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Printer’s proofs

Unbound proofs of the book pages sent by the printer to the publisher for checking and approval prior to printing. They may be in loose-leaf form or gathered in signatures (in which case the proofs take the form of a bundle of booklets).

Printer’s proofs are output using many different technologies, hence the wide range of names for them (common names being blues/blueprints, diazos, ozalids and Vandykes). Normally, they also include colour proofs of the jacket and/or cover.

None of these proofs match exactly what the final printed copies will look like; to get this requires machine proofs.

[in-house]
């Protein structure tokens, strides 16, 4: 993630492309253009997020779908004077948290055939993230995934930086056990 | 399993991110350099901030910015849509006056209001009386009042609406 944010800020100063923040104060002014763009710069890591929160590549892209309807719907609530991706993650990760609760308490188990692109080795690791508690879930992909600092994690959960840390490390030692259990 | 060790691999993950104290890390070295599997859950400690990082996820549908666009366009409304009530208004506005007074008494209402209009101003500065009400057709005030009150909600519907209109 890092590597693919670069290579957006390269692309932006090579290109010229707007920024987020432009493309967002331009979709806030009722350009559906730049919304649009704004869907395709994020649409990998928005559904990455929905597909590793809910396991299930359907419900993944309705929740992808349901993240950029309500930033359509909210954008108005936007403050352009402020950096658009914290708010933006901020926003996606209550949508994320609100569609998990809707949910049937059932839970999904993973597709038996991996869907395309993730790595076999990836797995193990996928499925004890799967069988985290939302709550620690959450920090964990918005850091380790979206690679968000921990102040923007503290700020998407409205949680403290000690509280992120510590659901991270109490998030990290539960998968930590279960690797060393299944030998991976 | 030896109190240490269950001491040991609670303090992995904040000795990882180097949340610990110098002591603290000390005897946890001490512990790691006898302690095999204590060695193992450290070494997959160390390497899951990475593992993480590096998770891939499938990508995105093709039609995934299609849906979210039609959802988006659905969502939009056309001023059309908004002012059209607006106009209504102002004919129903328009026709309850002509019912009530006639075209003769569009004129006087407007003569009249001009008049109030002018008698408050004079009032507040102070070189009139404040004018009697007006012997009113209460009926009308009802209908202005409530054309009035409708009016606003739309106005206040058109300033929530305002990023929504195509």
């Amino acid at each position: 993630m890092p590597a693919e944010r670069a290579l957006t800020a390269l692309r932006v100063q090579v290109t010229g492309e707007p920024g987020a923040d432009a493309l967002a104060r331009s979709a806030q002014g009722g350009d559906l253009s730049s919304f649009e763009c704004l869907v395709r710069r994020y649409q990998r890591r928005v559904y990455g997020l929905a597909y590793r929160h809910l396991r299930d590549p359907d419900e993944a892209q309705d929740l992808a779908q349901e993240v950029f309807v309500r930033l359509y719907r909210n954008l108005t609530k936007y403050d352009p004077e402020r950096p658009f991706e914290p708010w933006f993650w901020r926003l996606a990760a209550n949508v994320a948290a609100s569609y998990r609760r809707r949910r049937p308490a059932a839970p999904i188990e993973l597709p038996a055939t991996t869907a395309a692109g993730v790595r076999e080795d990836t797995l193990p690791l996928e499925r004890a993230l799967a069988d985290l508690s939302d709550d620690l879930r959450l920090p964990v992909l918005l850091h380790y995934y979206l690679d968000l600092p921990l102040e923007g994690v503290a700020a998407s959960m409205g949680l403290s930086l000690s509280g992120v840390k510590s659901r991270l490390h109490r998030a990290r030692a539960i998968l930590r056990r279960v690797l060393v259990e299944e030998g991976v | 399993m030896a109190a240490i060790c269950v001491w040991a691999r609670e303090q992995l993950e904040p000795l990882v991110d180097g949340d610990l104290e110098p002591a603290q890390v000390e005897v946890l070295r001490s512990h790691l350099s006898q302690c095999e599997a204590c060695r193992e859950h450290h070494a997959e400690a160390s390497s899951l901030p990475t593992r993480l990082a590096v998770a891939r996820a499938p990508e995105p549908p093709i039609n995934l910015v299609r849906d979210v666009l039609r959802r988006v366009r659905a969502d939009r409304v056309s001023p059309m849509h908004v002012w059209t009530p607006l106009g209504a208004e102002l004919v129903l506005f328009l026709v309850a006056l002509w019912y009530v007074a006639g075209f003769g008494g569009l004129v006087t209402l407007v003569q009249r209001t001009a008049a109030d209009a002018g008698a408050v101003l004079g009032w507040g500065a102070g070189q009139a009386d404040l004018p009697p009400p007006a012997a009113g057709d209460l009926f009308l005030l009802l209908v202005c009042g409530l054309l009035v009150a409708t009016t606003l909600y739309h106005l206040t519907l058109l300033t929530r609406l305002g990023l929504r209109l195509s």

This definition is extracted from the book Getting Published: A Companion for the Humanities and Social Sciences by Gerald Jackson and Marie Lenstrup.

Categories: Uncategorized
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  1. March 1, 2010 at 7:06 am

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